Rewriting ontological queries into small nonrecursive datalog programs
"... We consider the setting of ontological database access, where an Abox is given in form of a relational database D and where a Boolean conjunctive query q has to be evaluated against D modulo a Tbox Σ formulated in DLLite or Linear Datalog ±. It is wellknown that (Σ, q) can be rewritten into an ..."
Abstract

Cited by 35 (2 self)
 Add to MetaCart
(Show Context)
We consider the setting of ontological database access, where an Abox is given in form of a relational database D and where a Boolean conjunctive query q has to be evaluated against D modulo a Tbox Σ formulated in DLLite or Linear Datalog ±. It is wellknown that (Σ, q) can be rewritten into an equivalent nonrecursive Datalog program P that can be directly evaluated over D. However, for Linear Datalog ± or for DLLite versions that allow for role inclusion, the rewriting methods described so far result in a nonrecursive Datalog program P of size exponential in the joint size of Σ and q. This gives rise to the interesting question of whether such a rewriting necessarily needs to be of exponential size. In this paper we show that it is actually possible to translate (Σ, q) into a polynomially sized equivalent nonrecursive Datalog program P.
T.: Datalog ± : a unified approach to ontologies and integrity constraints
 In: Proceedings of the 12th International Conference on Database Theory
, 2009
"... We report on a recently introduced family of expressive extensions of Datalog, called Datalog ± , which is a new framework for representing ontological axioms in form of integrity constraints, and for query answering under such constraints. Datalog ± is derived from Datalog by allowing existentially ..."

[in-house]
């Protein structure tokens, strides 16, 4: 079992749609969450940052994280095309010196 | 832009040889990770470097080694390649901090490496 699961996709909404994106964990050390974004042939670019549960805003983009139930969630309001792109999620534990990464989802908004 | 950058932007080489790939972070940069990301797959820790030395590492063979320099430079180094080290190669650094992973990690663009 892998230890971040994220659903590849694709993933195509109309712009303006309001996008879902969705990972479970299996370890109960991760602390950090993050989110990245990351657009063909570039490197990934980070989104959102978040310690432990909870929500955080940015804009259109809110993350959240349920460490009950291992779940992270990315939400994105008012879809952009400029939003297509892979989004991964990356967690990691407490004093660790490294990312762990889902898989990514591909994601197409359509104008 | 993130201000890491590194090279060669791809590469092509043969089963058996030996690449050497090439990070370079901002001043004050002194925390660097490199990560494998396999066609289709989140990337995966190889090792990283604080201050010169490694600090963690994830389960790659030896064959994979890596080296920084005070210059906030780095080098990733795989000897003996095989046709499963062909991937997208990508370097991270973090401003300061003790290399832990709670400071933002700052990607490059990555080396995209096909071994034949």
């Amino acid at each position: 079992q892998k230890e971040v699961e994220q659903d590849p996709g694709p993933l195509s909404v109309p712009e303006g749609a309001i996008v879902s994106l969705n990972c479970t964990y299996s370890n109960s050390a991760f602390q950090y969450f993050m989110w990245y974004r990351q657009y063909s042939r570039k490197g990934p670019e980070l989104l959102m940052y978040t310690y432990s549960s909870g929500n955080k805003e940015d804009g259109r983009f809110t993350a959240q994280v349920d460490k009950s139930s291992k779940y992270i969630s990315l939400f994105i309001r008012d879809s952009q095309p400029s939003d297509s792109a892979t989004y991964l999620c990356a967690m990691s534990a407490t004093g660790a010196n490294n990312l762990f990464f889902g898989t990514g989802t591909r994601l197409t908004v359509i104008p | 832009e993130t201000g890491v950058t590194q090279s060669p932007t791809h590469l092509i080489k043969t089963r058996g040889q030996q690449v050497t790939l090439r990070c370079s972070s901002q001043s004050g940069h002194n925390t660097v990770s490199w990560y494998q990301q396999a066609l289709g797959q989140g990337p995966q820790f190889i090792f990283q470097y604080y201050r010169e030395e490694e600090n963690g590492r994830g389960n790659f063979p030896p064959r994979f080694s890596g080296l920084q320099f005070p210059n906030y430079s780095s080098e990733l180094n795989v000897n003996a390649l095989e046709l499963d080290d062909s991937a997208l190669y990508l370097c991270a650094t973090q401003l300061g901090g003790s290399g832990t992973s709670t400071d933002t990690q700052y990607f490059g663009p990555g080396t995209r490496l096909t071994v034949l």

Abstract

Cited by 35 (5 self)
 Add to MetaCart
(Show Context)
We report on a recently introduced family of expressive extensions of Datalog, called Datalog ± , which is a new framework for representing ontological axioms in form of integrity constraints, and for query answering under such constraints. Datalog ± is derived from Datalog by allowing existentially quantified variables in rule heads, and by enforcing suitable properties in rule bodies, to ensure decidable and efficient query answering. We first present different languages in the Datalog ± family, providing tight complexity bounds for all cases but one (where we have a low complexity ac0 upper bound). We then show that such languages are general enough to capture the most common tractable ontology languages. In particular, we show that the DLLite family of description logics and FLogic Lite are expressible in Datalog ±. We finally show how stratified negation can be added to Datalog ± while keeping ontology querying tractable in the data complexity. Datalog ± is a natural and very general framework that can be successfully employed in different contexts such as data integration and exchange. This survey mainly summarizes two recent papers. Categories and Subject Descriptors
Walking the Complexity Lines for Generalized Guarded Existential Rules
 PROCEEDINGS OF THE TWENTYSECOND INTERNATIONAL JOINT CONFERENCE ON ARTIFICIAL INTELLIGENCE
"... We establish complexities of the conjunctive query entailment problem for classes of existential rules (i.e. TupleGenerating Dependencies or Datalog+/rules). Our contribution is twofold. First, we introduce the class of greedy bounded treewidth sets (gbts), which covers guarded rules, and their kno ..."
Abstract

Cited by 33 (10 self)
 Add to MetaCart
We establish complexities of the conjunctive query entailment problem for classes of existential rules (i.e. TupleGenerating Dependencies or Datalog+/rules). Our contribution is twofold. First, we introduce the class of greedy bounded treewidth sets (gbts), which covers guarded rules, and their known generalizations, namely (weakly) frontierguarded rules. We provide a generic algorithm for query entailment with gbts, which is worstcase optimal for combined complexity with bounded predicate arity, as well as for data complexity. Second, we classify several gbts classes, whose complexity was unknown, namely frontierone, frontierguarded and weakly frontierguarded rules, with respect to combined complexity (with bounded and unbounded predicate arity) and data complexity.
Extending decidable existential rules by joining acyclicity and guardedness
 In IJCAI
, 2011
"... Existential rules, i.e. Datalog extended with existential quantifiers in rule heads, are currently studied under a variety of names such as Datalog+/–, ∀∃rules, and tuplegenerating dependencies. The renewed interest in this formalism is fuelled by a wealth of recently discovered language fragme ..."
Abstract

Cited by 31 (8 self)
 Add to MetaCart